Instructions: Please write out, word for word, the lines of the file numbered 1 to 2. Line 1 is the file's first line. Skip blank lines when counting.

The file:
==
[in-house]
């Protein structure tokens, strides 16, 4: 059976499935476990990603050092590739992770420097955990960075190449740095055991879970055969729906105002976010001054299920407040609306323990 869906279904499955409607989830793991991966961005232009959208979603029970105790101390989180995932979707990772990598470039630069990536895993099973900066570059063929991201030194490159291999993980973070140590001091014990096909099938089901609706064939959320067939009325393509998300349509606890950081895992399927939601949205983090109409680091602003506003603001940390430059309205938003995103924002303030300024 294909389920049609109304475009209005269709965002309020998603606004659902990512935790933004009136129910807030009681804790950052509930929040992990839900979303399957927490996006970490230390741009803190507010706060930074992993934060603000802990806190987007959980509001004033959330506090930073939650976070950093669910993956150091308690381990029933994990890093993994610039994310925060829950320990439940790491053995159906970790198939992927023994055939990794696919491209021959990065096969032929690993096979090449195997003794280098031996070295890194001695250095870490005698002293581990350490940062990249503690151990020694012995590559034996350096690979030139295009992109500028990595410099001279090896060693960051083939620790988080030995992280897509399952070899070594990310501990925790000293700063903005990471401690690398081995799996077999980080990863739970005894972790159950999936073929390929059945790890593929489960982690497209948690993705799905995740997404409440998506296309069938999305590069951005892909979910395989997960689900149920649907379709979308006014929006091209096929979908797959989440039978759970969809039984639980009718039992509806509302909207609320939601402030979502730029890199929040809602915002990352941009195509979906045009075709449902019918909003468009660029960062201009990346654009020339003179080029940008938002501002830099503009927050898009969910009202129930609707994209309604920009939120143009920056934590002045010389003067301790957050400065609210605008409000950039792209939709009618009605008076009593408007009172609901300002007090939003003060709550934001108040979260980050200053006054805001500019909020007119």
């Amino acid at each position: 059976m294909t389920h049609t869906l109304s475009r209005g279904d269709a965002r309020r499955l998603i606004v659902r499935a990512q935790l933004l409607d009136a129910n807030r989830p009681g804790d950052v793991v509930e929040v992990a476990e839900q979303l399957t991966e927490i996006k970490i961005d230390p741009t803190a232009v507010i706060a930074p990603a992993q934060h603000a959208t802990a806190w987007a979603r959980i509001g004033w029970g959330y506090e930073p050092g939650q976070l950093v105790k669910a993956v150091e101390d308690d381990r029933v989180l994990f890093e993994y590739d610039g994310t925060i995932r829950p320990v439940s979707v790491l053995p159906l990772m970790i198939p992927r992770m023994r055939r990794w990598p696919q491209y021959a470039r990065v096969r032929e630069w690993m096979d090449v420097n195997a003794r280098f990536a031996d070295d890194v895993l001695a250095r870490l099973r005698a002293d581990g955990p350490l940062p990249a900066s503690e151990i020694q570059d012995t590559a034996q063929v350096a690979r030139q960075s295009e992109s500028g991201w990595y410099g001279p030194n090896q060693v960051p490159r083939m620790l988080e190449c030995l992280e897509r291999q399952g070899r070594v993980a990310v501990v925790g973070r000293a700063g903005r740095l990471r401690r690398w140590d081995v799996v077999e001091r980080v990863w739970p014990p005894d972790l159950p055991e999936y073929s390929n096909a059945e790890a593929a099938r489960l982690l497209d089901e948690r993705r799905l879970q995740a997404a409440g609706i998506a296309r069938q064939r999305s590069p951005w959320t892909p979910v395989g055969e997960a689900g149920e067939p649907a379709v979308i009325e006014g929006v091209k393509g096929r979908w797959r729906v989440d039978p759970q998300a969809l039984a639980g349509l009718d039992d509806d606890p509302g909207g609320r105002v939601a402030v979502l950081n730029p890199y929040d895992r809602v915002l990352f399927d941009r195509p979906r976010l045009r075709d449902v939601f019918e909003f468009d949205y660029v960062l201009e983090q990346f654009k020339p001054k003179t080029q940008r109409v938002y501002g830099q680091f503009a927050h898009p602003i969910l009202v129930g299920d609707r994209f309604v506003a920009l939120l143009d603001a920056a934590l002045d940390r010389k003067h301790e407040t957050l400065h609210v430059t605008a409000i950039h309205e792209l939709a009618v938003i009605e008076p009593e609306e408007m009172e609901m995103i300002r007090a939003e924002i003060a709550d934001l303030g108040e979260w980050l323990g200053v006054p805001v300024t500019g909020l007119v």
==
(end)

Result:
[in-house]
């Protein structure tokens, strides 16, 4: 059976499935476990990603050092590739992770420097955990960075190449740095055991879970055969729906105002976010001054299920407040609306323990 869906279904499955409607989830793991991966961005232009959208979603029970105790101390989180995932979707990772990598470039630069990536895993099973900066570059063929991201030194490159291999993980973070140590001091014990096909099938089901609706064939959320067939009325393509998300349509606890950081895992399927939601949205983090109409680091602003506003603001940390430059309205938003995103924002303030300024 294909389920049609109304475009209005269709965002309020998603606004659902990512935790933004009136129910807030009681804790950052509930929040992990839900979303399957927490996006970490230390741009803190507010706060930074992993934060603000802990806190987007959980509001004033959330506090930073939650976070950093669910993956150091308690381990029933994990890093993994610039994310925060829950320990439940790491053995159906970790198939992927023994055939990794696919491209021959990065096969032929690993096979090449195997003794280098031996070295890194001695250095870490005698002293581990350490940062990249503690151990020694012995590559034996350096690979030139295009992109500028990595410099001279090896060693960051083939620790988080030995992280897509399952070899070594990310501990925790000293700063903005990471401690690398081995799996077999980080990863739970005894972790159950999936073929390929059945790890593929489960982690497209948690993705799905995740997404409440998506296309069938999305590069951005892909979910395989997960689900149920649907379709979308006014929006091209096929979908797959989440039978759970969809039984639980009718039992509806509302909207609320939601402030979502730029890199929040809602915002990352941009195509979906045009075709449902019918909003468009660029960062201009990346654009020339003179080029940008938002501002830099503009927050898009969910009202129930609707994209309604920009939120143009920056934590002045010389003067301790957050400065609210605008409000950039792209939709009618009605008076009593408007009172609901300002007090939003003060709550934001108040979260980050200053006054805001500019909020007119």